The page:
Will you carry me

At a time when spring is approaching and the daylight hours are gradually expanding, it is tempting to dream of the reappearance of the waterman. A tall, strong man who knows the ford, who picks you up like a child, protects you from splashes, lifts you for a moment out of the world and sets you down on a cool bank. This slightly disconcerting abduction comes to the rescue of all kinds and all ages. Kidnapping, initiation, transgression. You only have to ask. When you think about it, there is something quite strange about this practice that no longer exists, this magnificent lifting up that, literally, takes you beyond your dreams.

There seemed to be fewer and fewer Saint Christophers, Tristans and Saint Julian the Hospitallers, consigned to the role of supporting characters in fairy tales. But then Bruno Dumont made them unexpectedly real, in his film Ma Loute. In order that the wealthy burghers of Tourcoing can get to their beach, the poor fishermen of Wissant have to carry them across lagoons. At this moment there is something of a quiet redemption when the two social classes meet, when taffeta comes into contact with serge, when, paradoxically, the needy support the rich, in a fervent uplifting that leads them both, the tired carrier and the flustered person carried, to dry land. These unexpected human alliances, struggling to make it across the water and conjuring up glimpses of Hydras and Tritons, took you to shore when you were fed up with waiting.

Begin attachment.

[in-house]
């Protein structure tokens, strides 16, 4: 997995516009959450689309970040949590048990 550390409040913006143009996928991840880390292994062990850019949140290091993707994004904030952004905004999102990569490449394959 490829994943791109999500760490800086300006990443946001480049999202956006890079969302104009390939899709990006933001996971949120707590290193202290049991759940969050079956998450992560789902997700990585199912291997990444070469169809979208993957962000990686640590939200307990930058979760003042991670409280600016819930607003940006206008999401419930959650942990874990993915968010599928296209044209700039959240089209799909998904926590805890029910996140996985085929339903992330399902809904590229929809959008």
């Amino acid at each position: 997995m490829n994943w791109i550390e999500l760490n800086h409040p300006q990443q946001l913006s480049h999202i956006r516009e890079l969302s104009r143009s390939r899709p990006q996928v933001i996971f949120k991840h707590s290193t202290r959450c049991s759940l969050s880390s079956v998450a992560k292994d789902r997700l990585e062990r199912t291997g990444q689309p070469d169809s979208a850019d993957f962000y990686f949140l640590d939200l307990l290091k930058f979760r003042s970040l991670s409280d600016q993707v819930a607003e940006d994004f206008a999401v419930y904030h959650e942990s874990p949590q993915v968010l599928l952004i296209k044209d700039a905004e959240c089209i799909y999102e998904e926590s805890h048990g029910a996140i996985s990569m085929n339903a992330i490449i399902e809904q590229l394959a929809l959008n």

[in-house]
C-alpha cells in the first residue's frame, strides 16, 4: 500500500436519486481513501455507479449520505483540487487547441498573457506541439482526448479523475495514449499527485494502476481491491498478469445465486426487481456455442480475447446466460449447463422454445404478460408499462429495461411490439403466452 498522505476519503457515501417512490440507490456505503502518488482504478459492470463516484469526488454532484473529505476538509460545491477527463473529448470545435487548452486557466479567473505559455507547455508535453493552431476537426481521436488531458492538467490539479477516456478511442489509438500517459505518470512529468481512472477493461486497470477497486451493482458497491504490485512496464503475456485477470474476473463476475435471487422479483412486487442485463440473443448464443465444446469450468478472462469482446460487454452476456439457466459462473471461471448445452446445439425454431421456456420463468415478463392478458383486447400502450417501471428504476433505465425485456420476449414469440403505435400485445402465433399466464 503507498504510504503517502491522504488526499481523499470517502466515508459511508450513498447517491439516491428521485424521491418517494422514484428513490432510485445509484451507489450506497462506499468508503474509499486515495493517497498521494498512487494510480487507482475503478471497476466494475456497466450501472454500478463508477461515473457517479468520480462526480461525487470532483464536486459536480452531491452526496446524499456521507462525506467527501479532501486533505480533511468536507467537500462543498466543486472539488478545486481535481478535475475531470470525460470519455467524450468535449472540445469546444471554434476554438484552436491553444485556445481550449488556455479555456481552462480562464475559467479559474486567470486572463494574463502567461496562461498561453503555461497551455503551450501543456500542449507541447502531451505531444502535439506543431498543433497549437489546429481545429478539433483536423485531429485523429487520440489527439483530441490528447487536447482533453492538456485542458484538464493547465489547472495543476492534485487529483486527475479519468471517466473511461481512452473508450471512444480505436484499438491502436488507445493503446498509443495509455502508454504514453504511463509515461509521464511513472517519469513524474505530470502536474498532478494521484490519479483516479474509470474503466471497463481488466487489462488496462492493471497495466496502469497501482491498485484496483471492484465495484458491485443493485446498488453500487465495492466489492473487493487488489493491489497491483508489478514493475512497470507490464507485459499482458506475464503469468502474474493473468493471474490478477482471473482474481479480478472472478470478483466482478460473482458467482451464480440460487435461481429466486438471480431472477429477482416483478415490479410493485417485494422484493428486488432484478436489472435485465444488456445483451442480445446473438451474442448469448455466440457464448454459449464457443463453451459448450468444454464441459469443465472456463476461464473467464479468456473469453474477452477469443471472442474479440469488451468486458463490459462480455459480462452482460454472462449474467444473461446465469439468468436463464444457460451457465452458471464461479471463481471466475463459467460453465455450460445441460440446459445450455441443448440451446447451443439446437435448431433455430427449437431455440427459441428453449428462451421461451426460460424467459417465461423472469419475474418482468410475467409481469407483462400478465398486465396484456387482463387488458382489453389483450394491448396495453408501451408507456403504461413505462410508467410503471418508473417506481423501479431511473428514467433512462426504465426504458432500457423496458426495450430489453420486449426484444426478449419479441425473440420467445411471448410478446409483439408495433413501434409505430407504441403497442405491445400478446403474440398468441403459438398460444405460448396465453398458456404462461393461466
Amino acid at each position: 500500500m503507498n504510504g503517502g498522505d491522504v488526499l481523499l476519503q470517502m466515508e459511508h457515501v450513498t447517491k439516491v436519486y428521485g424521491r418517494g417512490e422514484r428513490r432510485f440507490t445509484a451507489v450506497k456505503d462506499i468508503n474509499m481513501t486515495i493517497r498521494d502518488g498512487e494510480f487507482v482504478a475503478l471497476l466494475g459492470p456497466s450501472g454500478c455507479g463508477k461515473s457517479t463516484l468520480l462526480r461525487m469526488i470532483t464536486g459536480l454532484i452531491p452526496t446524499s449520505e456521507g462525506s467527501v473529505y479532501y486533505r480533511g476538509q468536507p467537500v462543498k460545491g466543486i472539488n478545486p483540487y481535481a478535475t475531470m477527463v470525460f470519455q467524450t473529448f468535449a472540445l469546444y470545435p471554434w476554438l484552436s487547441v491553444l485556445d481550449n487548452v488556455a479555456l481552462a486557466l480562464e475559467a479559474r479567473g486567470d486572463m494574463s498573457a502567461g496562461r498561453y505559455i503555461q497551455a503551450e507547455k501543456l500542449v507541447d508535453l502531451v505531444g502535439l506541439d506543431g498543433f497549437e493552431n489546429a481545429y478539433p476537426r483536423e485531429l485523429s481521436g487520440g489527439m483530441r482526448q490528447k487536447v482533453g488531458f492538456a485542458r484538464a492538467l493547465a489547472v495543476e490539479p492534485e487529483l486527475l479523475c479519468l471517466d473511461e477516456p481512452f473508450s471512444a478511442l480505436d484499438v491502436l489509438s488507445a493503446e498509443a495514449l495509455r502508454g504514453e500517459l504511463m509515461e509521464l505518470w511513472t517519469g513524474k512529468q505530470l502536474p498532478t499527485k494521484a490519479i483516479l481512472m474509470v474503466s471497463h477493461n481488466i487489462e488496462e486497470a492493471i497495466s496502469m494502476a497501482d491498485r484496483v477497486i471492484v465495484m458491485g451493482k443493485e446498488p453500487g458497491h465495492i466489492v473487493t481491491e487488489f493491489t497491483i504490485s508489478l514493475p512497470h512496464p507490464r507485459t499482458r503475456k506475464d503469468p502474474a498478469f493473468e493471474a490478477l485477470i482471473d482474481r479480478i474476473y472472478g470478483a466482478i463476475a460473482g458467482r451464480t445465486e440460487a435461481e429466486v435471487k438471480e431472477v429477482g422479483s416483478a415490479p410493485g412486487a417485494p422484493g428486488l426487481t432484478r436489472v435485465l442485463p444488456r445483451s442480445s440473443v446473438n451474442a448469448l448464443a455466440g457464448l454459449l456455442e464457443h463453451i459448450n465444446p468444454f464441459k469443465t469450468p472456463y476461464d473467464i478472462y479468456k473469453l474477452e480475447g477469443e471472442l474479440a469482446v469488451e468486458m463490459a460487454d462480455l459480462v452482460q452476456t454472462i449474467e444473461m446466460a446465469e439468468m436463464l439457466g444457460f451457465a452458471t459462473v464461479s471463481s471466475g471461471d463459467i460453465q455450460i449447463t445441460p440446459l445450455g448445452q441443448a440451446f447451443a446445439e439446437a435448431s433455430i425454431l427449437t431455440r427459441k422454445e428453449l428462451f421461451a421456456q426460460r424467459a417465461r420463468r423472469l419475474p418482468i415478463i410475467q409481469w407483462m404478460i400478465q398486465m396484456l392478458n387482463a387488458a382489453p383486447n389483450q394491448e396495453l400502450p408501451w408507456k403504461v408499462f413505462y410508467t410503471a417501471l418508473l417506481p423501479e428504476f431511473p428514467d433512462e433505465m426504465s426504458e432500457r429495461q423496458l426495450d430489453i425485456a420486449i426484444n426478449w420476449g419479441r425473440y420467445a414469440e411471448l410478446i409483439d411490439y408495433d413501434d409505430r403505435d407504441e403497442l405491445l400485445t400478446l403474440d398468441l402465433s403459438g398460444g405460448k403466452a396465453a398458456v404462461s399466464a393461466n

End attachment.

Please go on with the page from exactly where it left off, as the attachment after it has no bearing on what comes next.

This supportive function authenticates our experience of spring, that sensory conveyance via the daring toll, that crossing in the face of countercurrents and opaque alliances, to the other side, toward the imperious arrival of warmer days that will make us euphoric.

And the child, hardly has he been lifted from the shoulders of the good giant, the future Christophorus, whispers this simple piece of advice for his return journey: “Place your staff in the earth by the house, and tomorrow it will bear flowers and fruit.”